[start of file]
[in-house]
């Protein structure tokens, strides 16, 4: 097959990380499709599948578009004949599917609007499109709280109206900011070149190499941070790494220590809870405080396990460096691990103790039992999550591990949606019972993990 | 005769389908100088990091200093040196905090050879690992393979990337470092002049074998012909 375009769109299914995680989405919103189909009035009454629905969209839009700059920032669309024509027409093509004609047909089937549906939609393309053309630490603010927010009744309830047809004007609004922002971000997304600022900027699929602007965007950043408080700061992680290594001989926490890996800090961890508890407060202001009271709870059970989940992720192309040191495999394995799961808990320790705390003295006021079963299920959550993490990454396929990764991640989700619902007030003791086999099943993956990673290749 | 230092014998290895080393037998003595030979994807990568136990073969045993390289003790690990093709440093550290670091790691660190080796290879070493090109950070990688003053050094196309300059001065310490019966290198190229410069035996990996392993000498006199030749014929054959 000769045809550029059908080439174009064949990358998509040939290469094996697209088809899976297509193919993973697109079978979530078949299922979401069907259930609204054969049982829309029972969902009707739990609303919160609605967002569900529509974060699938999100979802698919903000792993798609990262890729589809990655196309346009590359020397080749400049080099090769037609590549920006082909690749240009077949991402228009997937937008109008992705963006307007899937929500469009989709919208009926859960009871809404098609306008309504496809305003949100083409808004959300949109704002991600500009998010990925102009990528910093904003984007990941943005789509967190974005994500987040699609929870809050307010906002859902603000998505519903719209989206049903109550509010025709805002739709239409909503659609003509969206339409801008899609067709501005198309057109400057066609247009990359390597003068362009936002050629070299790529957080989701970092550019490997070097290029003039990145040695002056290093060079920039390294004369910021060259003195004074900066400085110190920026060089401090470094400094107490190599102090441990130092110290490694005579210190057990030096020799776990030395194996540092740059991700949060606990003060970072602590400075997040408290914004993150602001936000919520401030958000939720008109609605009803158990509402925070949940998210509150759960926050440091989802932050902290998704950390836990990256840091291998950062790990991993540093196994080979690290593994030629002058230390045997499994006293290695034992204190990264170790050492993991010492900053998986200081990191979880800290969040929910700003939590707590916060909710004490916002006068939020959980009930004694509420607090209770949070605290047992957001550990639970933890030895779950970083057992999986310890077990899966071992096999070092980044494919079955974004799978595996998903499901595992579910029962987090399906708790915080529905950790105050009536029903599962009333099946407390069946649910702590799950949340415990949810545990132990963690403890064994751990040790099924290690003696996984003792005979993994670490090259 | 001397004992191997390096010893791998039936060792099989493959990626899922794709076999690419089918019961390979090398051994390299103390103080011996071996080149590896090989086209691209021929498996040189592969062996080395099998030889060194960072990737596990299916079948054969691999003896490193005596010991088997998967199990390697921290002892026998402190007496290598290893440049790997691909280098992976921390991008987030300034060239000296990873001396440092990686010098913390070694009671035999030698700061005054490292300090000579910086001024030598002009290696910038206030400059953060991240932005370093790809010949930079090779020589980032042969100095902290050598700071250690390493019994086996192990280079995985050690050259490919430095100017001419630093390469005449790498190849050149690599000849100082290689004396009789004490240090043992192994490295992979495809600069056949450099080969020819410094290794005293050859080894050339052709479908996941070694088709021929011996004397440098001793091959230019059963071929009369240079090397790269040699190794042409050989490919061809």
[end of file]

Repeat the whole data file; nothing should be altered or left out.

[in-house]
């Protein structure tokens, strides 16, 4: 097959990380499709599948578009004949599917609007499109709280109206900011070149190499941070790494220590809870405080396990460096691990103790039992999550591990949606019972993990 | 005769389908100088990091200093040196905090050879690992393979990337470092002049074998012909 375009769109299914995680989405919103189909009035009454629905969209839009700059920032669309024509027409093509004609047909089937549906939609393309053309630490603010927010009744309830047809004007609004922002971000997304600022900027699929602007965007950043408080700061992680290594001989926490890996800090961890508890407060202001009271709870059970989940992720192309040191495999394995799961808990320790705390003295006021079963299920959550993490990454396929990764991640989700619902007030003791086999099943993956990673290749 | 230092014998290895080393037998003595030979994807990568136990073969045993390289003790690990093709440093550290670091790691660190080796290879070493090109950070990688003053050094196309300059001065310490019966290198190229410069035996990996392993000498006199030749014929054959 000769045809550029059908080439174009064949990358998509040939290469094996697209088809899976297509193919993973697109079978979530078949299922979401069907259930609204054969049982829309029972969902009707739990609303919160609605967002569900529509974060699938999100979802698919903000792993798609990262890729589809990655196309346009590359020397080749400049080099090769037609590549920006082909690749240009077949991402228009997937937008109008992705963006307007899937929500469009989709919208009926859960009871809404098609306008309504496809305003949100083409808004959300949109704002991600500009998010990925102009990528910093904003984007990941943005789509967190974005994500987040699609929870809050307010906002859902603000998505519903719209989206049903109550509010025709805002739709239409909503659609003509969206339409801008899609067709501005198309057109400057066609247009990359390597003068362009936002050629070299790529957080989701970092550019490997070097290029003039990145040695002056290093060079920039390294004369910021060259003195004074900066400085110190920026060089401090470094400094107490190599102090441990130092110290490694005579210190057990030096020799776990030395194996540092740059991700949060606990003060970072602590400075997040408290914004993150602001936000919520401030958000939720008109609605009803158990509402925070949940998210509150759960926050440091989802932050902290998704950390836990990256840091291998950062790990991993540093196994080979690290593994030629002058230390045997499994006293290695034992204190990264170790050492993991010492900053998986200081990191979880800290969040929910700003939590707590916060909710004490916002006068939020959980009930004694509420607090209770949070605290047992957001550990639970933890030895779950970083057992999986310890077990899966071992096999070092980044494919079955974004799978595996998903499901595992579910029962987090399906708790915080529905950790105050009536029903599962009333099946407390069946649910702590799950949340415990949810545990132990963690403890064994751990040790099924290690003696996984003792005979993994670490090259 | 001397004992191997390096010893791998039936060792099989493959990626899922794709076999690419089918019961390979090398051994390299103390103080011996071996080149590896090989086209691209021929498996040189592969062996080395099998030889060194960072990737596990299916079948054969691999003896490193005596010991088997998967199990390697921290002892026998402190007496290598290893440049790997691909280098992976921390991008987030300034060239000296990873001396440092990686010098913390070694009671035999030698700061005054490292300090000579910086001024030598002009290696910038206030400059953060991240932005370093790809010949930079090779020589980032042969100095902290050598700071250690390493019994086996192990280079995985050690050259490919430095100017001419630093390469005449790498190849050149690599000849100082290689004396009789004490240090043992192994490295992979495809600069056949450099080969020819410094290794005293050859080894050339052709479908996941070694088709021929011996004397440098001793091959230019059963071929009369240079090397790269040699190794042409050989490919061809």